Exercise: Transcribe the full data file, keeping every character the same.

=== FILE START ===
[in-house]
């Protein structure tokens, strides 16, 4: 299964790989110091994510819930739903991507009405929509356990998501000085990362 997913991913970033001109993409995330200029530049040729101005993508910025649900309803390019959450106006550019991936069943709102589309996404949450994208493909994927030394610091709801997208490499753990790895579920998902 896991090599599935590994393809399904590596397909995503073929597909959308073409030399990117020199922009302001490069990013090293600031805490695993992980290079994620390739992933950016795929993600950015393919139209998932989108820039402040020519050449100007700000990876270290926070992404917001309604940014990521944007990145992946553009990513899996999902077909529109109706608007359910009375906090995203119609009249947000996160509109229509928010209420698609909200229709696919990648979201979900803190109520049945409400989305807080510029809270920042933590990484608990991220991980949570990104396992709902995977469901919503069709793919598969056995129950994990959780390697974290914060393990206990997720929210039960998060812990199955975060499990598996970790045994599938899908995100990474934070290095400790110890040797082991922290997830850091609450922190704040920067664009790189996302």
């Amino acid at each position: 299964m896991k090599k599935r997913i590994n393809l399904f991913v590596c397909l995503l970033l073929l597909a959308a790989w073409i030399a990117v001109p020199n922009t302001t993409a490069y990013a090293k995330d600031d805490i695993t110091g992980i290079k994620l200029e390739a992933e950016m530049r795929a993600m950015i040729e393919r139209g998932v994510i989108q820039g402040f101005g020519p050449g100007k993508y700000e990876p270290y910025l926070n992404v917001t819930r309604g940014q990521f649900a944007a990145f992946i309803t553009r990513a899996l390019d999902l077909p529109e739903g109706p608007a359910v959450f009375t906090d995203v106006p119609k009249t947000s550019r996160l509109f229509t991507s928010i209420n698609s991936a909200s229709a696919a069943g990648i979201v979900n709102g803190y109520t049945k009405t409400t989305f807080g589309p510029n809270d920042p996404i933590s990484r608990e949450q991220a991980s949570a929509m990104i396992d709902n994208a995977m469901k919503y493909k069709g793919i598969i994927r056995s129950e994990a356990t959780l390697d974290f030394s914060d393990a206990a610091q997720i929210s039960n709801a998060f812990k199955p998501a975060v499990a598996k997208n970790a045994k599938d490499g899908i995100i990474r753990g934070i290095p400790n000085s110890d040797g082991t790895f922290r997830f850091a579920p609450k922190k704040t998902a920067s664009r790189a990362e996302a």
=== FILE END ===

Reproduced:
[in-house]
């Protein structure tokens, strides 16, 4: 299964790989110091994510819930739903991507009405929509356990998501000085990362 997913991913970033001109993409995330200029530049040729101005993508910025649900309803390019959450106006550019991936069943709102589309996404949450994208493909994927030394610091709801997208490499753990790895579920998902 896991090599599935590994393809399904590596397909995503073929597909959308073409030399990117020199922009302001490069990013090293600031805490695993992980290079994620390739992933950016795929993600950015393919139209998932989108820039402040020519050449100007700000990876270290926070992404917001309604940014990521944007990145992946553009990513899996999902077909529109109706608007359910009375906090995203119609009249947000996160509109229509928010209420698609909200229709696919990648979201979900803190109520049945409400989305807080510029809270920042933590990484608990991220991980949570990104396992709902995977469901919503069709793919598969056995129950994990959780390697974290914060393990206990997720929210039960998060812990199955975060499990598996970790045994599938899908995100990474934070290095400790110890040797082991922290997830850091609450922190704040920067664009790189996302």
């Amino acid at each position: 299964m896991k090599k599935r997913i590994n393809l399904f991913v590596c397909l995503l970033l073929l597909a959308a790989w073409i030399a990117v001109p020199n922009t302001t993409a490069y990013a090293k995330d600031d805490i695993t110091g992980i290079k994620l200029e390739a992933e950016m530049r795929a993600m950015i040729e393919r139209g998932v994510i989108q820039g402040f101005g020519p050449g100007k993508y700000e990876p270290y910025l926070n992404v917001t819930r309604g940014q990521f649900a944007a990145f992946i309803t553009r990513a899996l390019d999902l077909p529109e739903g109706p608007a359910v959450f009375t906090d995203v106006p119609k009249t947000s550019r996160l509109f229509t991507s928010i209420n698609s991936a909200s229709a696919a069943g990648i979201v979900n709102g803190y109520t049945k009405t409400t989305f807080g589309p510029n809270d920042p996404i933590s990484r608990e949450q991220a991980s949570a929509m990104i396992d709902n994208a995977m469901k919503y493909k069709g793919i598969i994927r056995s129950e994990a356990t959780l390697d974290f030394s914060d393990a206990a610091q997720i929210s039960n709801a998060f812990k199955p998501a975060v499990a598996k997208n970790a045994k599938d490499g899908i995100i990474r753990g934070i290095p400790n000085s110890d040797g082991t790895f922290r997830f850091a579920p609450k922190k704040t998902a920067s664009r790189a990362e996302a």